In so many classrooms I see children using objects and pictures with the movable alphabet. I usually also see that the child is not terribly interested in using the movable alphabet. It is often something they are supposed to do and not really what they want to do. I also don't see any stories or phrases being written with the alphabet. They are stuck on single words.
If you observe in a classroom like this, you'll probably notice a few things that are missing, particularly from the spoken language presentations.
1. Learning that they have something to say
First, the children are not given lessons on how to turn their thoughts into verbal expressions. A key lesson for this is conversations at a picture. In this lesson, you go to one of the beautiful pieces of art your have framed in your room...and swap out every month or so... and say, "I love this picture. I see so many things in it. What do you see?" Of course, this extends beyond artwork to everything of interest in the room, plants, pets, looking out the window, etc. The purpose is to give children practice in turning their thoughts into words. This also happens when we tell true stories (optimistic ones about our daily life) and encourage children to share theirs in natural conversations. The question game is another way to practice this skill. Use this whenever there is a little news in the classrooms. For example, you go on a field trip to the farm. Before the field trip, you have a little news period to briefly talk about your upcoming adventure. After the trip, you have question periods where you gather a small group of children and say, "Remember our trip to the farm? What animals did we see?" Continue asking for the children to recall and express other details from the shared event. Do this often for any shared event that comes up.
When you first present the alphabet, use it to write about something fun and interesting. For example, tell the child, "This morning my dog licked my face! I want to write that down." Then start sounding out words and writing them down. You can just hit the highlights (like dog likt fais) or hit every word... follow the child.
2. Hearing all the sounds in a word
I heard Lynn Lawrence give the most amazing presentation of the sound game (I Spy) at a NAMTA conference years ago and suddenly it all made sense. We all know that the first step is to help children notice the beginning sounds in words and to do it with something obvious (like "I'm thinking of something in my hand that starts with mmmm" when there is only one thing in your hand). But when we switch to focusing on ending sounds, we should NOT drop the beginning sound. Instead, for this level of the sound game, we say "I'm thinking of something on the rug that starts with rrrrr and ends with kkkk." Rock. Rather than adding in to much difficulty, this simply directs the attention to a new part of the word. For middle sounds, we say, "I'm thinking of something on the rug that starts with rrrrr and ends with kkkk." Once they find the rock, we ask, "Are there any other sounds in the word rock?" Finally, in the fourth level of the sound game, we ask them to identify all of the sounds in a word (like basket). They need to have success at each level before moving on the next level and they need to consistently be able to hear all the sounds in a word (level 4) before they will succeed with writing any word they want to write with the movable alphabet.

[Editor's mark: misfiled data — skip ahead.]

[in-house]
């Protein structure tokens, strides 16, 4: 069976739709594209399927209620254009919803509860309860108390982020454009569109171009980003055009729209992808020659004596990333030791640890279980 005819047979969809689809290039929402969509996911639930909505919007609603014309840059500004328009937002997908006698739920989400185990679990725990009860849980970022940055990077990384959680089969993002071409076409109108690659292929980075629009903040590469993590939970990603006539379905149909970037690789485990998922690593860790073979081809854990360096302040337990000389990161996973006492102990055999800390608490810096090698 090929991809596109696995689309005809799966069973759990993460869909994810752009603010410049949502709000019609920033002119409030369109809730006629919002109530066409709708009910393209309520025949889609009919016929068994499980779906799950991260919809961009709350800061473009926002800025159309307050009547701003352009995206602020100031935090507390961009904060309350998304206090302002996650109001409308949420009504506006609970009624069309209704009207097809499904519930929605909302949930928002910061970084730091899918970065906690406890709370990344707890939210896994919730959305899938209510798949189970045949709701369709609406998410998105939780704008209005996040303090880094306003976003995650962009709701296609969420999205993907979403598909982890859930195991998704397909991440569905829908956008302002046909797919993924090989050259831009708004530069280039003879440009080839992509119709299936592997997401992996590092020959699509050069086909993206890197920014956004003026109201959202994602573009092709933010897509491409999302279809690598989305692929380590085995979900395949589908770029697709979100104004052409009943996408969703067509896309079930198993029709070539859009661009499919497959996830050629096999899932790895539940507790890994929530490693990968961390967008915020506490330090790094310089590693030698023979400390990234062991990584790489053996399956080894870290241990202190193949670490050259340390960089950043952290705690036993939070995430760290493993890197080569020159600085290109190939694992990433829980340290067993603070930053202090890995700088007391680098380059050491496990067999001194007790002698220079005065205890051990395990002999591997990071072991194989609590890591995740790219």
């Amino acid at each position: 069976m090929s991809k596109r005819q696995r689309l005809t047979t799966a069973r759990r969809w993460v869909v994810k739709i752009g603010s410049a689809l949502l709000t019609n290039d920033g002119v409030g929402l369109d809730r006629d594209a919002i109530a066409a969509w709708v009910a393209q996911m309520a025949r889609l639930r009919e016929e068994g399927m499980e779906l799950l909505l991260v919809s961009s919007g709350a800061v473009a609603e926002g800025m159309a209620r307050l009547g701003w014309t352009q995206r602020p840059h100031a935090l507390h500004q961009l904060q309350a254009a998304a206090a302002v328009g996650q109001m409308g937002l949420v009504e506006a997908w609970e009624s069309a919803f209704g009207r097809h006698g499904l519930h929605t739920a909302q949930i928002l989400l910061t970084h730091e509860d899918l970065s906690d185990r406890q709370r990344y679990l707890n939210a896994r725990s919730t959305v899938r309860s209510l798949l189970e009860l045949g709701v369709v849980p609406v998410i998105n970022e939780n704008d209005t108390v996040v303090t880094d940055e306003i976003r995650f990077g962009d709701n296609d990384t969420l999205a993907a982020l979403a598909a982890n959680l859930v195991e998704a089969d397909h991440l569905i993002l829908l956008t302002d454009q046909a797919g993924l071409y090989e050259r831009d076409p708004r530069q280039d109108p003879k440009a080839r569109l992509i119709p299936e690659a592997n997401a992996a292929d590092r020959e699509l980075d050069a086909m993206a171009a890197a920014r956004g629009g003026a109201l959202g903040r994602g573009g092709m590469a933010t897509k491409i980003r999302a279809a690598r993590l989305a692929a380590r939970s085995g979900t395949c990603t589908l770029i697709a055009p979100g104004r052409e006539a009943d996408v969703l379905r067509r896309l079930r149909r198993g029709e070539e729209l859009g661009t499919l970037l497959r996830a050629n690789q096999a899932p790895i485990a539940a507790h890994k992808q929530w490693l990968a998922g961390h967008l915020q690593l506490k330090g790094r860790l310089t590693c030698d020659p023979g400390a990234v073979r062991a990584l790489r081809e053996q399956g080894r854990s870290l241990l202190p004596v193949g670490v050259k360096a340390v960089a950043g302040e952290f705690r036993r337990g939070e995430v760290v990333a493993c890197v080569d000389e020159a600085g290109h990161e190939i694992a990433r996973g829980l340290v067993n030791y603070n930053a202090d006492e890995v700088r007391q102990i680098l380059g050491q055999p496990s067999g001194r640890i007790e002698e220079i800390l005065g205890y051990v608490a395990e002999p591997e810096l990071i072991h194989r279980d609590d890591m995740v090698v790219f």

3. Knowing all the sandpaper letters, including phonograms (pink, blue, and green letters)
We are so eager to send home a picture of the children "writing" words (big scholarly work that the parents can finally get on board with) that we often jump into the alphabet too soon. The children really need to have success with almost all of the letters, including the phonograms, before we should introduce the movable alphabet. Why? Because the alphabet is a tool that frees them to explode into writing! They can't explode into English unless they know all of the symbols used to write it... you can't make oy, or, sh, or th with only one letter! Our adult minds think phonograms are complicated and should come later than individual letters but this is just not how it works for the absorbent mind. The young child sees the phonogram as a symbol, just like an individual letter. If you are using cursive, this is even easier for the young brain to understand (yet another reason to use cursive). So, the first few times you give a sandpaper letter lesson, choose two consonants and one vowel. But by the third or fourth time, you should choose one consonant, one vowel, and one phonogram. Then, go forth forever more with one of each.
4. Presenting how to use the box
Some children are just plain intimidated by the complexity of the box that houses all those letters. Remember, children are perfectionists. If they believe they can't succeed at something, they are not going to try! So, the first lesson with the alphabet is always "How to use the box." This includes carrying the box to/from the shelf, opening and finding a good place for the lid, finding letters, taking letters out one at a time, and putting letters back one at a time. I saw one child repeat this lesson excessively. The guide in her room explained that she had given her the "how to use the box" lesson over a week ago and that the girl did it every day since with greater and greater fluidity. When she was finally shown how to write about something, she soared.
So, observe your children and see what's going on in your room. Then, remedy the situation. If you've been off track and the kids are stuck on objects/photos instead of using their own ideas, just take the alphabets off the shelves for a week or two and start fresh. It is so totally worth it.
FYI, here's our movable alphabet lesson plan,